About the Author: Asser Christensen is a Danish journalist. These days he mostly writes about coffee. He is a certified Q Arabica Grader with the Coffee Quality Institute. His work has been published in a range of newspapers and magazines in his native country, Denmark, as well as internationally. You can follow his coffee journey at his personal blog: ‘The Coffee Chronicler.’ If you already care about buying freshly roasted coffee and have the right equipment, this last step will take your cup from good to great.
Village guitar groups and women’s choirs sing to stress the transformative impact of Fair Trade prices and to encourage their neighbors to join the coffee cooperative. Accompanied with xylophone, drums, and other traditional instruments, these farmers sing of the benefits of interfaith cooperation and, through music, teach new cooperative members how to produce great coffee.
J. J. Keki, the founder of the cooperative, says: “Use whatever you have to create peace! If you have music, use your music to create peace. For us, we have coffee. We are using coffee to bring peace to the world.”
I was at my desk, it was late afternoon. The phone rang… “Hello, my name is Laura Wetzler” came the voice from the other end. That was the beginning of my and Thanksgiving Coffee Company’s involvement in this fascinating experience that has just begun to unfold.
It was 2004. The sky was blue but the sun was well on its way down over the Pacific creating that eerie orange glow when late afternoon begins to turn into early evening. It was “magic time,” or time for magic.
It turned out that Laura Wetzler was, and still is, the Ugandan Coordinator for an all volunteer Jewish NGO called Kulanu in Washington DC. She called to ask me if I would buy five sacks of coffee from a cooperative she was working with. I rolled my eyes and thought, “Another starry-eyed idealist who went to a poor country to build a school, discovered coffee in the midst of poverty and decided that it was the answer to all the community’s woes.”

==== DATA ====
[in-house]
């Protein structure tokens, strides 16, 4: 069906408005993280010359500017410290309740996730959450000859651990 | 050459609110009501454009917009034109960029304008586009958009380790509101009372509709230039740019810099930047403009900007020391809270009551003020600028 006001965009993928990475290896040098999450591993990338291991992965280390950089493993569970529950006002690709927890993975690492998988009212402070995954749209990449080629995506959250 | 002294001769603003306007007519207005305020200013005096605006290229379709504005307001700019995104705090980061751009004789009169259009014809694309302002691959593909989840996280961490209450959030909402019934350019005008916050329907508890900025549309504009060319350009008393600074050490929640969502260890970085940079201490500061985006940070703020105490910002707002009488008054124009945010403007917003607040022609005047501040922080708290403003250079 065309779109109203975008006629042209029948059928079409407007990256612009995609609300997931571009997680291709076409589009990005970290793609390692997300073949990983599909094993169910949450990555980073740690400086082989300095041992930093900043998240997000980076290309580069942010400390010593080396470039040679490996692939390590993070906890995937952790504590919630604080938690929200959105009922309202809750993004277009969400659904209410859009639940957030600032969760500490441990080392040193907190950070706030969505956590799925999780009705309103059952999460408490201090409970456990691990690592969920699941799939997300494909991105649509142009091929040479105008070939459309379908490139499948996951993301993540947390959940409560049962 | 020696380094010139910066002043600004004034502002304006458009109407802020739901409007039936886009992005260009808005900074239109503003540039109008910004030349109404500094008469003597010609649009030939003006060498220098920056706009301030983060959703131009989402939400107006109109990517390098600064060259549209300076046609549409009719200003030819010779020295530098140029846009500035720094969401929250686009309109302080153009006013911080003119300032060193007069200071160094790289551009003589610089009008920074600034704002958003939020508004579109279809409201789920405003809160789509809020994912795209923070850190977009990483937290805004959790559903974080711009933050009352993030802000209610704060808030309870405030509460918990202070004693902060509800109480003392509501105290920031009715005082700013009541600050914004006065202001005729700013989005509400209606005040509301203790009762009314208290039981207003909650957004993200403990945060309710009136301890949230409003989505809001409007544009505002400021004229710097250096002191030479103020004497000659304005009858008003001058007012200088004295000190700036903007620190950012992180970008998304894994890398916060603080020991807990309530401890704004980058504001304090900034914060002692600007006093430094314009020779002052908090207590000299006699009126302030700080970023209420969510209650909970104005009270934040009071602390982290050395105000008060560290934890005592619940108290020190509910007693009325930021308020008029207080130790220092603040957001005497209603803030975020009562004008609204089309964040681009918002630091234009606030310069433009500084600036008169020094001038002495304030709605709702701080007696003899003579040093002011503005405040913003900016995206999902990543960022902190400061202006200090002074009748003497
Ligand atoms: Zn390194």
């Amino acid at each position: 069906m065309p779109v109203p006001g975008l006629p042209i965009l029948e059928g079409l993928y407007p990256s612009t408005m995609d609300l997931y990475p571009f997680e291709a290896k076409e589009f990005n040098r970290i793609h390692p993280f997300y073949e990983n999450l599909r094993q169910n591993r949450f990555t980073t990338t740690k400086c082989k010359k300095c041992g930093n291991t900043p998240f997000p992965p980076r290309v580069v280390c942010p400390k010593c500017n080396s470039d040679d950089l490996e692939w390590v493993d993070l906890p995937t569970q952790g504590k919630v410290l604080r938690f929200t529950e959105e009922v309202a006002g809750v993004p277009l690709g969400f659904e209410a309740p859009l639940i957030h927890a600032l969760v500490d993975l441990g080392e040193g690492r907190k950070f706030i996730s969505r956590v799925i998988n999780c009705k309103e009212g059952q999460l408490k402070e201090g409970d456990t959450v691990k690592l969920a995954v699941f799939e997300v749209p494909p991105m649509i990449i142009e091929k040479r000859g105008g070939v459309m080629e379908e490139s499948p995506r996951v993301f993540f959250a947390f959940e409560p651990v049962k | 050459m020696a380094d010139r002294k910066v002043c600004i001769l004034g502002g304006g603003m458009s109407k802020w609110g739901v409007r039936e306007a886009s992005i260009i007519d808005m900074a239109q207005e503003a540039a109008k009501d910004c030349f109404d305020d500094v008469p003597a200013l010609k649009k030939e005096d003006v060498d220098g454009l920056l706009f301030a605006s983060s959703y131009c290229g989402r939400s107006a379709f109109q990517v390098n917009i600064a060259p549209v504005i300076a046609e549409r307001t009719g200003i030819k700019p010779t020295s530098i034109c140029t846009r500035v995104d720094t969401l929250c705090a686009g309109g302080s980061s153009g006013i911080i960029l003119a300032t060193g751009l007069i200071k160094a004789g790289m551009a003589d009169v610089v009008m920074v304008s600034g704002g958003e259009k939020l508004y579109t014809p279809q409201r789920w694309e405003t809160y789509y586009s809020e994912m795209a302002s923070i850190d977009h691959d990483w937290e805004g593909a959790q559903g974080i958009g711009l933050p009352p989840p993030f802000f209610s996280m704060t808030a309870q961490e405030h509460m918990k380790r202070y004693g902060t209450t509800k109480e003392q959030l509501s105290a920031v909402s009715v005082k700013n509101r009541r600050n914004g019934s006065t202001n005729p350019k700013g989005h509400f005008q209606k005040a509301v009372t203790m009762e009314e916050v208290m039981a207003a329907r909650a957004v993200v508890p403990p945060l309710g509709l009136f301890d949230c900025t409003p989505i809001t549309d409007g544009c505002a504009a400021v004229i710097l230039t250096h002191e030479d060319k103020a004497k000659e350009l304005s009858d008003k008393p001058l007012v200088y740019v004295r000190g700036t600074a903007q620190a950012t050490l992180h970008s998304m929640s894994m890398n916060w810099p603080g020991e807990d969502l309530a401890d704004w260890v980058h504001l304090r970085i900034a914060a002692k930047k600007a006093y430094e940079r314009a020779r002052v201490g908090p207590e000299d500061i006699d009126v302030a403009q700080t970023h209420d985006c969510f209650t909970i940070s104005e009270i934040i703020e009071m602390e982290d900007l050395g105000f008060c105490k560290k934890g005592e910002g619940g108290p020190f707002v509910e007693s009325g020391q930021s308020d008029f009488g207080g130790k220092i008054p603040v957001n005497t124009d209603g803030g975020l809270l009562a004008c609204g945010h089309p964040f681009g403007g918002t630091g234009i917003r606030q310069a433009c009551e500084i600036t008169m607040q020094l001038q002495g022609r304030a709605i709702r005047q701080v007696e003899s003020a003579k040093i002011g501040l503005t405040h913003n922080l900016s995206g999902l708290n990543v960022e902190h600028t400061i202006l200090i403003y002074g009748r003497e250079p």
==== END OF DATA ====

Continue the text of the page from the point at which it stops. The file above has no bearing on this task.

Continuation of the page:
I remember the first full day of our initial trip to Uganda in October 2006 to produce a documentary about Mirembe Kawomera (“Delicious Peace”) Coffee Co-op. After three days of travel (one from NY to Europe, the second from there to Entebbe Airport, and the third by car up to the Mbale region), we enthusiastically showed up at the entrance of the coffee co-op’s clay-constructed storefront. We were eager to meet the legendary farmers who had formed a collective to bridge interfaith differences and generate economic development through a Fair Trade partnership with California-based buyer, roaster and seller Thanksgiving Coffee Company. Since we had been in touch via email for several months and the executive board had invited us to come, we were ready to break out the cameras following the handshakes and dive into work. Instead, the farmers asked that we sit down for a four-hour meeting that began with the question: “Why should we let you do this?”
At that moment, Curt looked at me and said, “You are the attorney. You can negotiate this. I’m going outside to take pictures. They may be the last ones we get!”
Now here it is, six and a half years after that meeting and three years after the premiere screening of Delicious Peace Grows in a Ugandan Coffee Bean, and we are returning for our fifth trip, this time (as the last) with a group of friends in tow. Dual goals motivate this journey: (1) adding an extra 15-20 minutes of footage for a one-hour TV release focused on co-op updates and the impact of climate change on the farmers’ crops, and (2) introducing more American consumers to the work of the Mirembe Kawomera co-op, helping to spread awareness about their truly delicious coffee and the myriad families whose lives orbit around it.
In many respects, the first aim parallels corporate video production shoots we do around the world for many clients. We have done our homework and know what we want to record, all the necessary equipment is packed and ready to go, a basic schedule is in place, and we have the contact information for folks who will be crucial data-providers.
This assignment, however, comes with advance bonuses. We already have established friendships with farmers in the co-op, who are excited to help with the new phase of the project by devoting days of time when we are present to providing assistance; they understand and appreciate our role in helping to publicize their messages. And – New Yorkers — you know that excited feeling of being with out-of-towners who arrive in New York for the first time and stand in transcendental wonderment upon their initial ascent out of the subway? We will have the opportunity to experience that feeling through the eyes of our trip participants, multiple-fold, beginning with the moment our friend/tourguide Samson drives our group out of the airport onto the streets of Entebbe.